Exposure Bracketing to Create High Dynamic Range (HDR) Images
April 24, 2018 • Leave a Comment
Exposure Bracketing is a process used to capture images with a high dynamic range hence the commonly used term HDR.
When would I use Exposure Bracketing?
Typically exposure bracketing is required when the scene that we wish to photograph has more tonal range than the camera can capture in just one exposure, for e.g. a wedding where the bride wears white and the groom wears black. This isn't as clear cut as it sounds because it takes some skill and experience to know when this is required. However, it is true that some people use HDR to create a certain look and may use this process even if the camera can capture the full range of tones in a scene.
How Do I Take Images using Exposure Bracketing?
Many cameras have the facility to take exposure bracketed images as a built in feature, some cameras even have an automatic HDR mode. Many consumer DSLR's will allow you take three bracketed shots out of the box whereas many higher end cameras will allow 7 or even 9 bracketed shots. These by themselves are NOT HDR images but are just several shots of the same scene taken over an range of exposures. However, there are cameras such as the Canon 5D Mk3 which also have an additional HDR mode which will produce a number of bracketed shots and a processed HDR image from those shots, all done by the camera.
Some cameras do not have a exposure bracketing mode but, all is not lost because exposure bracketing can be done manually. All that is required is to setup your camera on a tripod, set it up to shoot the scene in manual mode and adjust the exposures to capture several shots from underexposed to over exposed.
Why Bracketing and Why Have Under and Over exposed Images?
In photography, bracketing is the general technique of taking several shots of the same subject using different camera settings. With the standard 3 shot exposure bracketing the camera will take one image on the correct exposure, one image under exposed and a third image over exposed.
What is the reason for the different exposures I hear you ask? Well, if you think about the scene you wish to capture which we know has a wide tonal range from blacks in the shadows to whites in the sky. The camera cannot capture this full range of tones so the camera will either exposes for the highlights and makes the shadows black (underexpose) or it will expose for the shadows and blow out (overexpose) the highlights or it can meet somewhere in the middle and get the mid-tones right but make a poor attempt at both highlights and shadows.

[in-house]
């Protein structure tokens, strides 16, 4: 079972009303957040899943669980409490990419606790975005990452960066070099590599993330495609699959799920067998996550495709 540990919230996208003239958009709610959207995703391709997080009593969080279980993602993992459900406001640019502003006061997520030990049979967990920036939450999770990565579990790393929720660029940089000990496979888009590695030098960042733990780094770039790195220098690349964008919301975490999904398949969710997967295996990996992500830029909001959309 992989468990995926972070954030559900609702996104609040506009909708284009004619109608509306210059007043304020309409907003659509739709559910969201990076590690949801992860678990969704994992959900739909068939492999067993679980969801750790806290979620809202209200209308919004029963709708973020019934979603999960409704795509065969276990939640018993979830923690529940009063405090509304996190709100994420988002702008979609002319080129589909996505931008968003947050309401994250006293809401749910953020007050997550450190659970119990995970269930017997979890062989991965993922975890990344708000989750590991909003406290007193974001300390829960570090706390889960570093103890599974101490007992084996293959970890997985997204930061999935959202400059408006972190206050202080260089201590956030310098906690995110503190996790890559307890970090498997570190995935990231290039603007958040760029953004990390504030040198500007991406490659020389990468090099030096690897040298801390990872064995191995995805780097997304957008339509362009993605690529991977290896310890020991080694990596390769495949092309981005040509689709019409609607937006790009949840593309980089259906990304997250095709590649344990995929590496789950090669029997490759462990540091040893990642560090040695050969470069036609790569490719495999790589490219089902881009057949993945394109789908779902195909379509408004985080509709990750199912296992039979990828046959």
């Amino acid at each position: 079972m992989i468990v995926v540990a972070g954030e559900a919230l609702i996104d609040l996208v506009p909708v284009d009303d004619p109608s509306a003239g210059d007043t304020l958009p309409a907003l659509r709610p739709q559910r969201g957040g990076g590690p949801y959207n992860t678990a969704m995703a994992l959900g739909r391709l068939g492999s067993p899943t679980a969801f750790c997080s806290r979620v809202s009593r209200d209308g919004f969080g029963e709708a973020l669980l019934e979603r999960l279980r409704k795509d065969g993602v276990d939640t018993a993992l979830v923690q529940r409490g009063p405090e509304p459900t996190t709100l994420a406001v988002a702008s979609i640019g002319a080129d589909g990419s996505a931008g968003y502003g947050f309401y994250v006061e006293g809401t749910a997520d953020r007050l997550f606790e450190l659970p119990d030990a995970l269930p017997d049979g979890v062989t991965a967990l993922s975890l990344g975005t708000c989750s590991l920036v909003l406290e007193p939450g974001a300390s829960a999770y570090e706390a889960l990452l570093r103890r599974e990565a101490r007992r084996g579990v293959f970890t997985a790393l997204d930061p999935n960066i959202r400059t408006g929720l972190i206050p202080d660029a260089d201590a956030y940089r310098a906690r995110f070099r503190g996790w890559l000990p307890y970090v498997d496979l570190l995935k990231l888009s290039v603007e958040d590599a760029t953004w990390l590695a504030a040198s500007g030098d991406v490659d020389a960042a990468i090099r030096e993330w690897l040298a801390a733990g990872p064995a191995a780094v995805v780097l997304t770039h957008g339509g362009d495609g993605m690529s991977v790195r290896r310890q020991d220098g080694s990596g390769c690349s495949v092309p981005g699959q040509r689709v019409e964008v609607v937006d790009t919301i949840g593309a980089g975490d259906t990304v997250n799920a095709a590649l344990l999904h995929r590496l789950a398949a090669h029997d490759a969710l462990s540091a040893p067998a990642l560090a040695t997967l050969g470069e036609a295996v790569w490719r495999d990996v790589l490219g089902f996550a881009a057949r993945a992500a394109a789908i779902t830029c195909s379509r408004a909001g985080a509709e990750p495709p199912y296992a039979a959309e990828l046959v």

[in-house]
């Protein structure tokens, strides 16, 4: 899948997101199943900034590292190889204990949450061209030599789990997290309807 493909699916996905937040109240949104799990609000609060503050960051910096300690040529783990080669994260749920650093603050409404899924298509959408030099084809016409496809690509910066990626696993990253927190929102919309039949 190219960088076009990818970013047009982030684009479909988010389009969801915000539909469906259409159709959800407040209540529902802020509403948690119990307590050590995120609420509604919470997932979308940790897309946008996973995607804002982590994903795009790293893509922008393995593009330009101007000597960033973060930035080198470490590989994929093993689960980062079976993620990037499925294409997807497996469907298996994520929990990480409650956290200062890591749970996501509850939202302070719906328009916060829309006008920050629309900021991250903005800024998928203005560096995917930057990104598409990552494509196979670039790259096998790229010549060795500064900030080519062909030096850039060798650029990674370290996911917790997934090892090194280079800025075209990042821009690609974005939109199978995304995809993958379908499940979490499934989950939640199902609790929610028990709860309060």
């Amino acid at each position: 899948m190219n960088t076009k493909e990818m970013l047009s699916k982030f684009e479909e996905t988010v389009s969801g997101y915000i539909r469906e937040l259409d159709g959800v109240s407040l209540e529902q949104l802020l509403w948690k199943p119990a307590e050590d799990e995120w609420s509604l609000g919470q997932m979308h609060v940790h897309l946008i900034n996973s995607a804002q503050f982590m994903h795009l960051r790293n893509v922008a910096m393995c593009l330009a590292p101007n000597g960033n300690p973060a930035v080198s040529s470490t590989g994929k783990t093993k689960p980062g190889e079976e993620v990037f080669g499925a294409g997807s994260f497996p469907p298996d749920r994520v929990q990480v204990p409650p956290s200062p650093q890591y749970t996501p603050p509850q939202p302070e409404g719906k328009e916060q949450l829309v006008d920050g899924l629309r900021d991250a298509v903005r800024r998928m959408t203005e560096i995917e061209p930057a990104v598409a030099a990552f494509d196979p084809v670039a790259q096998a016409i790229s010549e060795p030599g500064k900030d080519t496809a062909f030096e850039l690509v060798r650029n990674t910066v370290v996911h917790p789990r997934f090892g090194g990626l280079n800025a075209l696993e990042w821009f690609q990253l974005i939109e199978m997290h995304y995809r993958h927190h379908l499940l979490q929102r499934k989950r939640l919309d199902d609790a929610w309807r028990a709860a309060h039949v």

So instead of any of these we take three shots, one for the highlights, one for the shadows and one for the mid-tones. We then use a clever piece of software and blend all three of these images together and create an image which uses the best tones from each shot to create the HDR image.
Why You Should be Careful Processing HDR?
It is a fact that the majority of photographers have used the 'Grunge' pre-set effect that is available in some software such as Photomatix to create weird high tone and high contrast images like the one below. I suppose it is a phase that we all go through and ideally move on from after reality hits and we realise that the images are not that appealing to most viewers.
The key to a successfully processed HDR image is when the viewer cannot tell that it has been processed yet the image has good tones throughout the entire tonal range.
Can I Spot an HDR Image From a Normal One?
The tell tale sign of an HDR processed image is usually very dark edges to clouds and the image above is no exception to this. However, in its case it is pretty obvious that the entire image has been given the 'Grunge' type treatment. The image below which has little visible HDR processing but again the clouds are a dead give away.
The best HDR processed image is the one that can't be distinguished from a normal single exposure. The blending of images is carefully controlled so only the areas that need the tones are affected etc. The image below is also a 7 shot HDR but is has been much more carefully processed and is stark contrast to the first image which is way over the top.
So What Software Should I Use?
There are several software programs for processing bracketed images which will create HDR output. Photomatix is a popular choice and one that I have used many times. There is also the popular Photoshop plug-in within NIK Software (Google) suite called Merge to HDR efex Pro and there's also good old Photoshop which has had a merge to HDR tool since CS2.
However, with the advent of CS6 CC there is a new method of processing HDR images and this is the method that I now use. With Adobe Camera RAW version 7.1 or later comes the ability to edit 32bit TIFF images directly in Camera RAW, a feature not yet available in Lightroom as Lightroom cannot yet process 32 bit images.
Using the Photoshop tool, the process is fundamentally this. Highlight your bracketed images within Bridge and in the 'Tools' menu select 'Merge to HDR'. This processes the images as layers into Photoshop and creates a HDR image which you can then save as a 32 bit TIFF file. You then have the ability to open the image into Camera RAW and process it yourself rather than having to rely on a predetermined style as in the other programs. Also with the advent of the Camera RAW filter in Photoshop you can work on the image entirely in Photoshop.
***NOTE*** Please take note that processing images in this way can lead to some very large image files, the more bracketed shots that you use the bigger the file. For e.g. the original of the third image in this post is a 7 x 25MB bracketed HDR file. The size of the originally processed HDR TIFF file is 264MB, the JPEG created from that TIFF file is 38MB.
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